Does the Bible really condone slavery?
Slaves to Sin
We are slaves to whatever we are consumed by or led to do. We might be consumed with all sorts of evil desires that in some cases are not even acceptable to most of society, so in whatever way we live our lives, we are in submission to something. For mankind, we are slaves of sin, being born and conceived in sin (Psalm 51:5). Paul recalls a time for the Christians at Rome that “when you were slaves of sin, you were free in regard to righteousness. But what fruit were you getting at that time from the things of which you are now ashamed? For the end of those things is death” (Rom 6:20-21) and the payout in wages is death (Rom 6:23) all as a result of the fall where “sin entered the world through one man, and death through sin, and in this way death came to all people, because all sinned” (Rom 5:12). To be clear about what our owner is, Paul writes “Don’t you know that when you offer yourselves to someone as obedient slaves, you are slaves of the one you obey–whether you are slaves to sin, which leads to death, or to obedience, which leads to righteousness” (Rom 6:16)? We are “slaves of the one [we] obey” and for all of mankind, that is sin (Rom 3:10-12, 23).
Slavery in the Old Testament
There were laws in regards to the treatment of slaves that even the pagan nations around Israel had little regard for. Part of the Old Testament Mosaic Laws, and a civil law to be precise, was “Whoever steals a man and sells him, and anyone found in possession of him, shall be put to death”(Ex 21:16). This sounds very much like kidnapping and God takes this very seriously because they are taking another human being by force and against their will and someone who is created in the image of God (Gen 1:27), and then sell him or her as you would a piece of property. The contempt held by someone doing this is an abomination to God and today this crime is considered a felony. Israel had become enslaved and treated very harshly by Egypt when God brought them out of slavery (Jer 34:13) so taking someone by force is not something God ever condones.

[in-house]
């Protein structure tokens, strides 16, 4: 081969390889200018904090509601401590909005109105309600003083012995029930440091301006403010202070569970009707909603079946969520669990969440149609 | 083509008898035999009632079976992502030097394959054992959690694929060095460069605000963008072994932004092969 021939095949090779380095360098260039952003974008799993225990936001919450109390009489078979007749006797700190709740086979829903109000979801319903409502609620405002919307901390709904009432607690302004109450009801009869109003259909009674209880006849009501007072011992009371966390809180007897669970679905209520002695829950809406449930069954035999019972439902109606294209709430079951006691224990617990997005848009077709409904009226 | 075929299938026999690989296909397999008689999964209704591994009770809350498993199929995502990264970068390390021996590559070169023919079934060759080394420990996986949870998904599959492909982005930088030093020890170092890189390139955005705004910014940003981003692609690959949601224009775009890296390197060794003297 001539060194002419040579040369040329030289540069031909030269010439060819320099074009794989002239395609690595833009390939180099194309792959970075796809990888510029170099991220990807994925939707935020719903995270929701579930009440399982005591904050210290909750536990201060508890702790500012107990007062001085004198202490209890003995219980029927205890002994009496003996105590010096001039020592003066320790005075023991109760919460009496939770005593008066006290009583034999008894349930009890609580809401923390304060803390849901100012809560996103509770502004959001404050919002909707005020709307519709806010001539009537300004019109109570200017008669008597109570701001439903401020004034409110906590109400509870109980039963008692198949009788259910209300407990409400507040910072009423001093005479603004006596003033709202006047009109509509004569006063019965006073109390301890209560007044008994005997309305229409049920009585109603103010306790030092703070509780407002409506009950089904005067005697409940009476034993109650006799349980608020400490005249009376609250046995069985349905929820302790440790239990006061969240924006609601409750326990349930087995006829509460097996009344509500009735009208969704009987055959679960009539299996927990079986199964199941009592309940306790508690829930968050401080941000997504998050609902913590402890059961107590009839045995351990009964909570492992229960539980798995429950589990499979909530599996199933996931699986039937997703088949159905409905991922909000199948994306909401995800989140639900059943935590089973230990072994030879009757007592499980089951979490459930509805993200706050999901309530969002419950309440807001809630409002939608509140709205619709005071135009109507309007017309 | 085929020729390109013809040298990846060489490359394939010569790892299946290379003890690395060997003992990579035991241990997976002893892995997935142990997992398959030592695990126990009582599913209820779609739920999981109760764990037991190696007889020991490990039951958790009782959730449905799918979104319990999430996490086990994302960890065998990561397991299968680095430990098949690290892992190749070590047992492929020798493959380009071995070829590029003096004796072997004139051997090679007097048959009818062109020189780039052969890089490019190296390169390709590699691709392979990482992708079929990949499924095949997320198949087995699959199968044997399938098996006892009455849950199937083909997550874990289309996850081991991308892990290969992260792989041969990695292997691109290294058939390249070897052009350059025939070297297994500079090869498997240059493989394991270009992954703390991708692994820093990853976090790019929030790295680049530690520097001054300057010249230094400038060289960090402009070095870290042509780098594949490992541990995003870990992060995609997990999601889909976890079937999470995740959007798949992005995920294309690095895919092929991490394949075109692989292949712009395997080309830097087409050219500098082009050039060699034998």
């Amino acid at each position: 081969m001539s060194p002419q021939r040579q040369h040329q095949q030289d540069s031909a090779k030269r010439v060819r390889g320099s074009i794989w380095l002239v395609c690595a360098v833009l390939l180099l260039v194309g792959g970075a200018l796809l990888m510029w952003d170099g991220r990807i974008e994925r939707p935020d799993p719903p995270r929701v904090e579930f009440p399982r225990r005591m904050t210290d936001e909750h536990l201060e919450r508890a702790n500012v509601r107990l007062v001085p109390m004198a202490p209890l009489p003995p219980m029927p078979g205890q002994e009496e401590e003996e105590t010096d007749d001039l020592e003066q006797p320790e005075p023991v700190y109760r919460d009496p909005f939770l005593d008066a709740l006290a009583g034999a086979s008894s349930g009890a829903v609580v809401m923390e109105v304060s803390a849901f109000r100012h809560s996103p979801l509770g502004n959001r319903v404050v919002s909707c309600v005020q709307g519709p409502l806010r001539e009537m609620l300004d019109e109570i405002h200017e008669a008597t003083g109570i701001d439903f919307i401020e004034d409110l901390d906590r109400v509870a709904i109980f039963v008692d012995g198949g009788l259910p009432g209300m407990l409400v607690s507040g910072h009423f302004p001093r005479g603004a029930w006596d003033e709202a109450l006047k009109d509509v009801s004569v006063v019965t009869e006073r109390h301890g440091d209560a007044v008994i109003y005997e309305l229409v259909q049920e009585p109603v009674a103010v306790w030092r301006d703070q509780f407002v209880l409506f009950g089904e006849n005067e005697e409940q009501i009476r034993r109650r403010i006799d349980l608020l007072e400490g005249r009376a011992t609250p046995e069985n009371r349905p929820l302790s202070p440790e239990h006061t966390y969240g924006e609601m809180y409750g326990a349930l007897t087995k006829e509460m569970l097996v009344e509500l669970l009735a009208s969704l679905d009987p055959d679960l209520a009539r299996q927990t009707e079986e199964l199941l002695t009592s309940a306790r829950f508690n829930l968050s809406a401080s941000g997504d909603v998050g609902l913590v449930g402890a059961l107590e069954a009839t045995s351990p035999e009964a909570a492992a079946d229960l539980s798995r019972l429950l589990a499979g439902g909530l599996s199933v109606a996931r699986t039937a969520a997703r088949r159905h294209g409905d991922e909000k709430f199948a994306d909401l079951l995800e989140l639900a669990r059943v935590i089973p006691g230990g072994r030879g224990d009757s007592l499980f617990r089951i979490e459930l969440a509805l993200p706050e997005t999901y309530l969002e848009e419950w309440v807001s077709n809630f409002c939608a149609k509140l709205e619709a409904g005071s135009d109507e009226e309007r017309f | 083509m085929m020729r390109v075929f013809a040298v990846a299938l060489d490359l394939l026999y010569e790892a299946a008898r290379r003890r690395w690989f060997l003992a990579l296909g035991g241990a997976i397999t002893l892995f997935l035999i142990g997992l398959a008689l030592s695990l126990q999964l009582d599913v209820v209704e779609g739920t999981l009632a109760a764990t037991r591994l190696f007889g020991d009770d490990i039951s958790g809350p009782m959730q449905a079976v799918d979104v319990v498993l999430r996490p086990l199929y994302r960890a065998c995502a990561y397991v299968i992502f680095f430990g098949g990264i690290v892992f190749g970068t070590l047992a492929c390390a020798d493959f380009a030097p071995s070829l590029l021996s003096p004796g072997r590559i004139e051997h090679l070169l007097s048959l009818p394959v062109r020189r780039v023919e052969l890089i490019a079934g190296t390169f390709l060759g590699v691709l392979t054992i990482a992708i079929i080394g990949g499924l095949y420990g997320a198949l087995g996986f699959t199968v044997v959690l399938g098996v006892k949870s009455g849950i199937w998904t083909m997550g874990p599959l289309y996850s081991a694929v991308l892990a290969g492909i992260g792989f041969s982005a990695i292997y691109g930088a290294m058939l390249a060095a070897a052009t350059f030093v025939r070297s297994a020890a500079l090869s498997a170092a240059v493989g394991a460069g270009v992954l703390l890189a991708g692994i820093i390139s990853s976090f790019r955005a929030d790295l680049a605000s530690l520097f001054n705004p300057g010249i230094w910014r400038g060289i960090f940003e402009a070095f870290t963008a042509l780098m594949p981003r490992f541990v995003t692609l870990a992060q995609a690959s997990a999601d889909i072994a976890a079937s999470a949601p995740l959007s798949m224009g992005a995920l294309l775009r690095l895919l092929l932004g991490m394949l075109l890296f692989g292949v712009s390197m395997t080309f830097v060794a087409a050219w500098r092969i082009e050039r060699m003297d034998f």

God knew that there would always be the poor among the people so He made a provision for these disenfranchised people to be able to sell themselves into slavery for a time so that they wouldn’t starve to death. The master or owner could use them for their benefit so that their debt could be paid and this also provided shelter for them but if the debt wasn’t pain in seven years, they had to let them go anyway (Duet 15:12-15). In the New Testament, some of the same things happened but Paul told these masters to “treat your bondservants justly and fairly, knowing that you also have a Master in heaven” (Col 4:1). This was a command to be kind and considerate to their slaves and to treat them fairly.
The relationship between a master and slave was not what most people might think in the first century and within the Roman Empire. A servant would work for the day and then go home but a slave lived with the master and came to be regarded as part of the family and often was included in family events. Some were even adopted and had inheritance rights. It wasn’t what we might think about slavery but nowhere in the Bible does God ever command or even suggests that we seek to buy someone for the purpose of making them our slaves, not counting those who may have to sell themselves as slaves in order to survive.
For those still enslaved by sin, Jesus asks you to repent and believe (Mark 1:15) “For freedom Christ has set us free; stand firm therefore, and do not submit again to a yoke of slavery” (Gal 5:1). Today, “There is neither Jew nor Greek, there is neither slave nor free, there is no male and female, for you are all one in Christ Jesus” (Gal 3:28) and all may freely come to Christ (John 3:16) or they are free to remain as slaves to sin which leads to death (Rom 6:21, 23).
Article by Jack Wellman
Jack Wellman is Pastor of the Mulvane Brethren church in Mulvane Kansas. Jack is also the Senior Writer at What Christians Want To Know whose mission is to equip, encourage, and energize Christians and to address questions about the believer’s daily walk with God and the Bible. You can follow Jack on Google Plus or check out his book Teaching Children the Gospel available on Amazon.